If you visited your local dentist’s office for tooth pain, your dentist may diagnose you with a pulp infection and recommend a root canal. While many people have heard the term “root canal”, not many people know what actually happens during one. If this sounds like you, or if you are scheduled for an upcoming root canal, you may be wondering how a root canal is performed.
Before getting into the specifics of the root canal procedure, you will need to have a brief understanding of what a pulp infection is to understand why a root canal is necessary. Dental pulp is the innermost layer of your tooth and it is composed of blood vessels and nerves. When bacteria that cause tooth decay are able to erode through the enamel and dentin layers, they cause the dental pulp to become infected.
Once the dental pulp is infected, the infection will continue to spread unless it is removed. This means that it can move down into the jaw bone or even to the surrounding teeth. Simply stated, you do not want to leave a pulp infection untreated. Unfortunately, the only treatment for a pulp infection is to remove the decayed pulp from the pulp chamber and root canals, hence a root canal.
If you are having a root canal, here is what you can expect. First, your dentist will numb the affected area with a dental anesthetic. If you suffer from dental anxiety or if you’d rather not be aware of what is happening, then dental sedation may also be used. The most commonly used dental sedation method is nitrous oxide, or laughing gas. Nitrous oxide is an inhaled gas that produces feelings of calmness and wears off once the gas is no longer being inhaled.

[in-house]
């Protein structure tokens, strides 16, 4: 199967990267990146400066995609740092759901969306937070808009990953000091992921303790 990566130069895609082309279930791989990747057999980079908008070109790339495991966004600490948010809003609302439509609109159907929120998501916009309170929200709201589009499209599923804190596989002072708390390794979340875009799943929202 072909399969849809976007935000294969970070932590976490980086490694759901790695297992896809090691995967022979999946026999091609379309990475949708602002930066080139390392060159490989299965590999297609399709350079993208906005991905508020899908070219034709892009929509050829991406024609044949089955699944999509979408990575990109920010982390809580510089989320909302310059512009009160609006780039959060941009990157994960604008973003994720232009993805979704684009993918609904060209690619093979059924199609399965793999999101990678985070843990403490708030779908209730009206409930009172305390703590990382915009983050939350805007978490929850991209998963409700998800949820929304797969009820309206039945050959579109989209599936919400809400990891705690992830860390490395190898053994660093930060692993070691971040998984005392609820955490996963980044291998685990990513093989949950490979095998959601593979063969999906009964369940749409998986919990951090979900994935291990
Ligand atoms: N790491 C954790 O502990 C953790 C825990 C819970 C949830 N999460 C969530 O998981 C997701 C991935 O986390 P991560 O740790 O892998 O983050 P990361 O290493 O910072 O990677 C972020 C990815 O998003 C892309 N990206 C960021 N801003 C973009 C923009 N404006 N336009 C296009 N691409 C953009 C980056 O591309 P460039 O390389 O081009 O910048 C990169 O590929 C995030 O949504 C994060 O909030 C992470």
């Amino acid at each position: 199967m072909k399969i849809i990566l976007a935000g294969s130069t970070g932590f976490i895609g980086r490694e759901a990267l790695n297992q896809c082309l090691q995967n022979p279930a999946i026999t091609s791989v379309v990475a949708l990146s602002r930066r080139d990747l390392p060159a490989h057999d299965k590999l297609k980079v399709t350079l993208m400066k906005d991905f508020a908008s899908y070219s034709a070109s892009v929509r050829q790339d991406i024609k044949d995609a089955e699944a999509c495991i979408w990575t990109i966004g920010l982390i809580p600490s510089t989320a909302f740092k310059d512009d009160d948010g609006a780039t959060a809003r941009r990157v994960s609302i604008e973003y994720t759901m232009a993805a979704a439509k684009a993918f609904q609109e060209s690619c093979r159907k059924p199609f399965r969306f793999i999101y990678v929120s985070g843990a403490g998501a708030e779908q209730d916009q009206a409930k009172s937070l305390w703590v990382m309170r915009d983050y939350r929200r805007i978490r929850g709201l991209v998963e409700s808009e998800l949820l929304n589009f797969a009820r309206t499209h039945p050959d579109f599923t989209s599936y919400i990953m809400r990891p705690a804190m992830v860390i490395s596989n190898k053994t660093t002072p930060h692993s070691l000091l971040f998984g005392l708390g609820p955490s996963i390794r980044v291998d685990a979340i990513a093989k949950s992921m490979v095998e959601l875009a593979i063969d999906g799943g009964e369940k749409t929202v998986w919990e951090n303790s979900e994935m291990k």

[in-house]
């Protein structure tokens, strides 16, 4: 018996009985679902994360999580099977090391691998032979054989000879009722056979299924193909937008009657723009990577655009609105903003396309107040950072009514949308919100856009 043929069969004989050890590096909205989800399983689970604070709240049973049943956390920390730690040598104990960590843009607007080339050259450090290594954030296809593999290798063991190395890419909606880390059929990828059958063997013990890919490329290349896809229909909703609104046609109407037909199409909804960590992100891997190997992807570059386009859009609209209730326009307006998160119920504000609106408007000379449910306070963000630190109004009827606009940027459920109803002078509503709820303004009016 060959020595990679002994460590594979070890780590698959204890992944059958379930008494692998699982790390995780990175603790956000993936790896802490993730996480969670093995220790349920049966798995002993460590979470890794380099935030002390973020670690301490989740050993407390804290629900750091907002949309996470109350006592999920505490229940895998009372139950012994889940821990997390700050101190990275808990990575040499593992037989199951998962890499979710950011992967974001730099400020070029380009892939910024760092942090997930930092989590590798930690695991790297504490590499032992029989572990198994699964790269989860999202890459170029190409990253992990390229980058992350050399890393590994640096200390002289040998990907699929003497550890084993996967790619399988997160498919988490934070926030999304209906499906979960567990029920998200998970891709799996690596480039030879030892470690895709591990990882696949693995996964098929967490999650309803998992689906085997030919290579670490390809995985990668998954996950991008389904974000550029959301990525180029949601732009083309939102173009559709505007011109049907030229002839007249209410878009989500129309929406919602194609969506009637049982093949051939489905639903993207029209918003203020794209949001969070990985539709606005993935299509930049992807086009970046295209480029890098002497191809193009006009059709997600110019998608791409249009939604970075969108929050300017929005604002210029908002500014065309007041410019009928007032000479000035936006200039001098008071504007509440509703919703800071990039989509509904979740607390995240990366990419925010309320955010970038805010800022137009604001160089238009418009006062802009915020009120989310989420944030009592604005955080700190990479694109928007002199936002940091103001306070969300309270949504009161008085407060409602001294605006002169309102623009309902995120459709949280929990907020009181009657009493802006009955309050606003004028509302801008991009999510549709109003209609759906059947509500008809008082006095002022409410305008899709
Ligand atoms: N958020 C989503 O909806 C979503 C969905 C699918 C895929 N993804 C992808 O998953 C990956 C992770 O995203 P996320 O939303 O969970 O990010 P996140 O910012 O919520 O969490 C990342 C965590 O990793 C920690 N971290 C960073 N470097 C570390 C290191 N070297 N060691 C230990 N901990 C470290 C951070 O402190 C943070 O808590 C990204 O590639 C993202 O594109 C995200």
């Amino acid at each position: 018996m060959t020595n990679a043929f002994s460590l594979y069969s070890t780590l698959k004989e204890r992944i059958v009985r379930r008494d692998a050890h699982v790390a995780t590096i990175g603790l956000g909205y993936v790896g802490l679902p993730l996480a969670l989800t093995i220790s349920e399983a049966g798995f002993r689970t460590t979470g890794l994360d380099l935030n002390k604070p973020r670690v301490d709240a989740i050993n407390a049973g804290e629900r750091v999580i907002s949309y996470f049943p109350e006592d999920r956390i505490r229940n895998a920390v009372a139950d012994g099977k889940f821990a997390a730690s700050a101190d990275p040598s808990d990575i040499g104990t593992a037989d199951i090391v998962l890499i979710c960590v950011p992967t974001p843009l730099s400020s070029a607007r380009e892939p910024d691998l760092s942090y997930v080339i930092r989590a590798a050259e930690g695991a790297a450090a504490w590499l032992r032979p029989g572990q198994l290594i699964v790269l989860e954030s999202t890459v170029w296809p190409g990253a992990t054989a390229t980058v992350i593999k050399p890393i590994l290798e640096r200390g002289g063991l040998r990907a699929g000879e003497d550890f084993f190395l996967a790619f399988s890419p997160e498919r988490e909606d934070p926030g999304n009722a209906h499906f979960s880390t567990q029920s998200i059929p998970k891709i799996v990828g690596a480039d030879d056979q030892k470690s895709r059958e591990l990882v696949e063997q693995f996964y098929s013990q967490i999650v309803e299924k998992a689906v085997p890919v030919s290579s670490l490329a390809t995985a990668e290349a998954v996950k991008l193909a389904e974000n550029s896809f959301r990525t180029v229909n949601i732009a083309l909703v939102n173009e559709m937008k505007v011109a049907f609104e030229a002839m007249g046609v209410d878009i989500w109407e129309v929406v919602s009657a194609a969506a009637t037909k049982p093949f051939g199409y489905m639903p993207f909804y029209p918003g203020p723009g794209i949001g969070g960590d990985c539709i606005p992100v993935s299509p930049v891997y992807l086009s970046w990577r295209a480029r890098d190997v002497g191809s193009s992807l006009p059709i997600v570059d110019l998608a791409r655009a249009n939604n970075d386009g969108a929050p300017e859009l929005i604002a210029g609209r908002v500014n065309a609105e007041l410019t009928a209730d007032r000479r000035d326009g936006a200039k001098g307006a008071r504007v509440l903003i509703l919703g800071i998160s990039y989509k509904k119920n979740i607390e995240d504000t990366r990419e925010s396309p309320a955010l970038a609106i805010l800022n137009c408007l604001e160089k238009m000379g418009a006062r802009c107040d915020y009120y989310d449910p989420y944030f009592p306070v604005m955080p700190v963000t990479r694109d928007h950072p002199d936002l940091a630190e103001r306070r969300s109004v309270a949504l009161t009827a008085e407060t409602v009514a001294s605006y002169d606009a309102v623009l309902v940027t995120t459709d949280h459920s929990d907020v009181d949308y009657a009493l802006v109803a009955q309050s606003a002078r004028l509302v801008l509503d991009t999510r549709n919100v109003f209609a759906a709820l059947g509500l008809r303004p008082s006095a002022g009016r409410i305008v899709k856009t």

After ensuring that you are numb and relaxed, your dentist will begin the procedure by drilling a tiny hole in the top of the affected tooth. This hole will pass through the enamel and dentin layers to access the pulp chamber, and the entire procedure will be performed through this tiny hole. Once the pulp chamber has been accessed, your dentist will use root canal files to remove infected tissue from the pulp chamber and root canals.
These files are specially designed to fit in the narrow and winding root canals. However, this process may still take a while because your dentist wants to be sure they remove all of the infection. Because of this, the inside of your tooth will also likely be flushed with a microbial solution. This microbial solution will make sure that any remaining bacteria are eliminated.
At this point, you have a hole in your tooth leading to an empty pulp chamber and root canals. To replace the infected dental pulp, your dentist will fill the chamber and canals with a rubber-like material called gutta percha. They may also place a small post inside as well. Both the gutta percha, and the possible post, provide internal support to the tooth and prevent it from collapsing in on itself.
The final step is to seal the tooth with dental cement and place a dental crown over the affected tooth. Sealing the tooth with cement and placing a dental crown reduces the likelihood of bacteria re-entering the tooth. Dental crowns also provide protection from damage, as well as further structural support.
Now that you have a better understanding of what happens during a root canal, you can also understand why your tooth hurts and why you need a root canal. While root canals are still no walk in the park, knowing how a root canal is performed will help you feel calmer and more prepared the day of your procedure. Now that’s something to smile about!
Dr. April Toyer became a Diplomate of the American Board of Pediatric Dentistry in 2011 and is proud to be a consultant for Committee of Sedation and Anesthesia within the American Academy of Pediatric Dentistry.